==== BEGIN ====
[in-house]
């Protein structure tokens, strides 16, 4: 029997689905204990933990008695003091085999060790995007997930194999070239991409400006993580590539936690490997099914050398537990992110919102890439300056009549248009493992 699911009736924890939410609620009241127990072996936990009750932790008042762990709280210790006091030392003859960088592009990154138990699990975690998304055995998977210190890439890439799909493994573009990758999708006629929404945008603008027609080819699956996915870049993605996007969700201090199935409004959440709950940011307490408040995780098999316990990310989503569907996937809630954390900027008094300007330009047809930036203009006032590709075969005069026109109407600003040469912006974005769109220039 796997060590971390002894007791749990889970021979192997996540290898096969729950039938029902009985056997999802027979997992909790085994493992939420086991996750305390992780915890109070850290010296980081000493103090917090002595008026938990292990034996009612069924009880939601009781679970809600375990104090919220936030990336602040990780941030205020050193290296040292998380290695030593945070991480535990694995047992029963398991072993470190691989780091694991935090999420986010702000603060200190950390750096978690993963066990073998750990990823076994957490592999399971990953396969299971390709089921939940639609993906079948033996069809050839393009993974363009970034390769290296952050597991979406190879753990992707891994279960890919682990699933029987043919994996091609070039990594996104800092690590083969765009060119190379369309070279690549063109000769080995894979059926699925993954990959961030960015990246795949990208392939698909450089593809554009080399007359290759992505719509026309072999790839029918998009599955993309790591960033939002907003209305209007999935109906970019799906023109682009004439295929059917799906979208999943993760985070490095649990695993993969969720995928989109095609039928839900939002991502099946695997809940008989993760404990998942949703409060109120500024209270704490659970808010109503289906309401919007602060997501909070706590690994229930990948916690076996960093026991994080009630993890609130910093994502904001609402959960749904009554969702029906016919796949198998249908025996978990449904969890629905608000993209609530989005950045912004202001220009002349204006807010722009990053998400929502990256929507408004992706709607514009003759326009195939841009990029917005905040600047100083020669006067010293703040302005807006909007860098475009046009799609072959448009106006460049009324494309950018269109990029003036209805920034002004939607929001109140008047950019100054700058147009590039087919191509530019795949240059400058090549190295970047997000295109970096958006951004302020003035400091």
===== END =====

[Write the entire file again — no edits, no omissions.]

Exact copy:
[in-house]
């Protein structure tokens, strides 16, 4: 029997689905204990933990008695003091085999060790995007997930194999070239991409400006993580590539936690490997099914050398537990992110919102890439300056009549248009493992 699911009736924890939410609620009241127990072996936990009750932790008042762990709280210790006091030392003859960088592009990154138990699990975690998304055995998977210190890439890439799909493994573009990758999708006629929404945008603008027609080819699956996915870049993605996007969700201090199935409004959440709950940011307490408040995780098999316990990310989503569907996937809630954390900027008094300007330009047809930036203009006032590709075969005069026109109407600003040469912006974005769109220039 796997060590971390002894007791749990889970021979192997996540290898096969729950039938029902009985056997999802027979997992909790085994493992939420086991996750305390992780915890109070850290010296980081000493103090917090002595008026938990292990034996009612069924009880939601009781679970809600375990104090919220936030990336602040990780941030205020050193290296040292998380290695030593945070991480535990694995047992029963398991072993470190691989780091694991935090999420986010702000603060200190950390750096978690993963066990073998750990990823076994957490592999399971990953396969299971390709089921939940639609993906079948033996069809050839393009993974363009970034390769290296952050597991979406190879753990992707891994279960890919682990699933029987043919994996091609070039990594996104800092690590083969765009060119190379369309070279690549063109000769080995894979059926699925993954990959961030960015990246795949990208392939698909450089593809554009080399007359290759992505719509026309072999790839029918998009599955993309790591960033939002907003209305209007999935109906970019799906023109682009004439295929059917799906979208999943993760985070490095649990695993993969969720995928989109095609039928839900939002991502099946695997809940008989993760404990998942949703409060109120500024209270704490659970808010109503289906309401919007602060997501909070706590690994229930990948916690076996960093026991994080009630993890609130910093994502904001609402959960749904009554969702029906016919796949198998249908025996978990449904969890629905608000993209609530989005950045912004202001220009002349204006807010722009990053998400929502990256929507408004992706709607514009003759326009195939841009990029917005905040600047100083020669006067010293703040302005807006909007860098475009046009799609072959448009106006460049009324494309950018269109990029003036209805920034002004939607929001109140008047950019100054700058147009590039087919191509530019795949240059400058090549190295970047997000295109970096958006951004302020003035400091």